What is the rate of recurrence for basal cell carcinoma (BCC)?

Updated: Mar 23, 2021
  • Author: Robert S Bader, MD; Chief Editor: William D James, MD  more...
  • Print

The 5-year recurrence rate is about 5%, but it depends on the histologic subtype and type of treatment; the recurrence rate is less than 1% for primary (previously untreated) BCCs treated with Mohs micrographic surgery. Most reports show that the distance to the closest resection margin is an important predictor of recurrence. [50]

The following is a list of treatments and their 5-year recurrence rates for primary (previously untreated) BCCs:

  • Surgical excision - 10.1%

  • Radiation therapy - 8.7%

  • Curettage and electrodesiccation - 7.7%

  • Cryotherapy - 7.5%

  • All non-Mohs modalities - 8.7%

  • Mohs micrographic surgery - 1%

These rates are probably affected by the fact that clinicians use cryotherapy, curettage, and desiccation mostly on smaller and better-demarcated lesions.

Pieh et al reported a recurrence rate of 5.36% after the first excision of the tumor; the rate increased to 14.7% after the second operation, and the rate reached 50% after the third and fourth operations. [51] The highest recurrence, approximately 60%, was seen with lesions arising from the medial canthus.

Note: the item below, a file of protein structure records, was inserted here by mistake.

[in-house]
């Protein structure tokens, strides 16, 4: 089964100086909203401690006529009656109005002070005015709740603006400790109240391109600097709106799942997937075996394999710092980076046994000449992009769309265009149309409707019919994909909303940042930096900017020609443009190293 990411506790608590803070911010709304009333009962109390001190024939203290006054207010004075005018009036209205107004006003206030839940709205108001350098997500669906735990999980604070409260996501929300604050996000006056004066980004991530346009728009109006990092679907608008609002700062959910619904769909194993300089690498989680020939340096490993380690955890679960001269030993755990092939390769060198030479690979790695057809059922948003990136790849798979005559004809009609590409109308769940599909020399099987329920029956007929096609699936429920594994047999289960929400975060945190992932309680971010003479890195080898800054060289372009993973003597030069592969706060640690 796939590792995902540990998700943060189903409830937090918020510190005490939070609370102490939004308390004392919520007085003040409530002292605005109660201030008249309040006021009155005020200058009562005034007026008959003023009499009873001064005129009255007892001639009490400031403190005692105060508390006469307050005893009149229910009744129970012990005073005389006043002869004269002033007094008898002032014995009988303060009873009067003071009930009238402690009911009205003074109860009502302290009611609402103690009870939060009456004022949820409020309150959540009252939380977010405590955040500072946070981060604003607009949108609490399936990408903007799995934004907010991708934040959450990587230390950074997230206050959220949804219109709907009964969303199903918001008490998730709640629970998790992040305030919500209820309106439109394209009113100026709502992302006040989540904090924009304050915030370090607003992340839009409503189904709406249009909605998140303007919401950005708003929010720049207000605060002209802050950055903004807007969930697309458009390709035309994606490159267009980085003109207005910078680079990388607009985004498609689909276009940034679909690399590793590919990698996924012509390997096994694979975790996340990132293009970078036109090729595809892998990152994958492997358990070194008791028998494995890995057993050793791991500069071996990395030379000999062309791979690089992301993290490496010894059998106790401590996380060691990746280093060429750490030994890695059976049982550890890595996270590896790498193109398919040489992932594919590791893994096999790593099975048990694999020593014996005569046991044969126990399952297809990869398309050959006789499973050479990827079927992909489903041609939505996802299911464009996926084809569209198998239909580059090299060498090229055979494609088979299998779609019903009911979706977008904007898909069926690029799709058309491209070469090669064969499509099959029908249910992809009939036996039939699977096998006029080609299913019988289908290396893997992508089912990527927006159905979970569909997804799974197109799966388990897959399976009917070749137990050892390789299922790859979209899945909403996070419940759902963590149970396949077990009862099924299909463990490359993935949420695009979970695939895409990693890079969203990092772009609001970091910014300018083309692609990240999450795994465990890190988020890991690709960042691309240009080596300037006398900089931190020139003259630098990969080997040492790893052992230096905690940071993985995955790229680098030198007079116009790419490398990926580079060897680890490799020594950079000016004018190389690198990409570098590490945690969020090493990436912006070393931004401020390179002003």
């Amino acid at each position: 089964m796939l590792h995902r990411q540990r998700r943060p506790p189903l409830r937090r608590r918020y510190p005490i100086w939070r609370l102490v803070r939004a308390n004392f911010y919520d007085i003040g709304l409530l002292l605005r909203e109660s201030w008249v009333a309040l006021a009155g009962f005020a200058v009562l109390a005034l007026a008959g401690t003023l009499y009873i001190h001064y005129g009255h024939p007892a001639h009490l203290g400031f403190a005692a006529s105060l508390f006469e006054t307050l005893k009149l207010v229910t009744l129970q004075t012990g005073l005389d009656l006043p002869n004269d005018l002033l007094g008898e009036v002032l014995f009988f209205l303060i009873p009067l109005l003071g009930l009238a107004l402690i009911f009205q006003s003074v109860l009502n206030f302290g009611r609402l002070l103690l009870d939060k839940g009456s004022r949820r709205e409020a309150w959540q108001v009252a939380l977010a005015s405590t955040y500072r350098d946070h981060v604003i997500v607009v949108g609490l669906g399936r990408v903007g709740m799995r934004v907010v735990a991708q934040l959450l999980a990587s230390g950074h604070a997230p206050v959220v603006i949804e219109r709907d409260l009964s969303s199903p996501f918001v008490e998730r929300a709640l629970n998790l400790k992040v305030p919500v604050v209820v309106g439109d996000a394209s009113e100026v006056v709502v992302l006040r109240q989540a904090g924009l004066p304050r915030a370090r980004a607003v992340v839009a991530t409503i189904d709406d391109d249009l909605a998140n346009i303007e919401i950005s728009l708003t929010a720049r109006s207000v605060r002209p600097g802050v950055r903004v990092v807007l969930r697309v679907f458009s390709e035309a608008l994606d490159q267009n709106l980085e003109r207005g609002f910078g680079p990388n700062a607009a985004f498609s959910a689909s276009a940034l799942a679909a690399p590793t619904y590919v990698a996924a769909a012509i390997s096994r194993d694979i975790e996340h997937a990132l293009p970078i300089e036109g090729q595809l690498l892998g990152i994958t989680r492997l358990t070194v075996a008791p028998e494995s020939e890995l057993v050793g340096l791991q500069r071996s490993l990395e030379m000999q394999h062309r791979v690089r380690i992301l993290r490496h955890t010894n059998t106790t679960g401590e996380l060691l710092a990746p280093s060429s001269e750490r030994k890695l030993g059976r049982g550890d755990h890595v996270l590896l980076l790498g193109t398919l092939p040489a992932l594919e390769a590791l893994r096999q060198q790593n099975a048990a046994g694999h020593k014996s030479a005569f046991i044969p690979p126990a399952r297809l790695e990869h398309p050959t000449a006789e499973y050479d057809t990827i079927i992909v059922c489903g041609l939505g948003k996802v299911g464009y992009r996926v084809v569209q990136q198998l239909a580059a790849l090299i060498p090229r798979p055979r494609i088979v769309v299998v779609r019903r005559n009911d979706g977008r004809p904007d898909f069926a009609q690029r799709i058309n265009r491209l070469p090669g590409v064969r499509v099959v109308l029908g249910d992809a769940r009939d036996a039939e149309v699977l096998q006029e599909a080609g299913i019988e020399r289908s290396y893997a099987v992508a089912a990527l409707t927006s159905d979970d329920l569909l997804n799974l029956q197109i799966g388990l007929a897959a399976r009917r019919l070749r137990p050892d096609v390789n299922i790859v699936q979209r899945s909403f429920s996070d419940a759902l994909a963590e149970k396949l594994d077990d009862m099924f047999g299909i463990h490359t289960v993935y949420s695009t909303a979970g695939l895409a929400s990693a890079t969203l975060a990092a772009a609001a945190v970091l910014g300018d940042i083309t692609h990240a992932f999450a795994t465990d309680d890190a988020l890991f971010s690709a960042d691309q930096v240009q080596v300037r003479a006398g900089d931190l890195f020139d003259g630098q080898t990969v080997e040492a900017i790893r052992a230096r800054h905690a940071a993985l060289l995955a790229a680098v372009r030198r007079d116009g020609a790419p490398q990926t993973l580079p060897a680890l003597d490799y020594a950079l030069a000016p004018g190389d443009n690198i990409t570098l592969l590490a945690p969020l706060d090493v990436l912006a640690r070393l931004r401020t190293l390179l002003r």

Recurrences usually occur 4-12 months after initial treatment. One meta-analysis found that the 3-year cumulative risk of devloping a second BCC after an index BCC is about 44%, which is a 10-fold increase over that of the general population. [52, 53] Tumors on the nose or T-zone of the face have a higher incidence of recurrence. Recurrence is most common on the nose and nasolabial fold, but this observation may be secondary to lack of adequate margins obtained in these areas. Infiltrative, micronodular, and multifocal types are more likely than nodular types to recur.

Did this answer your question?
Additional feedback? (Optional)
Thank you for your feedback!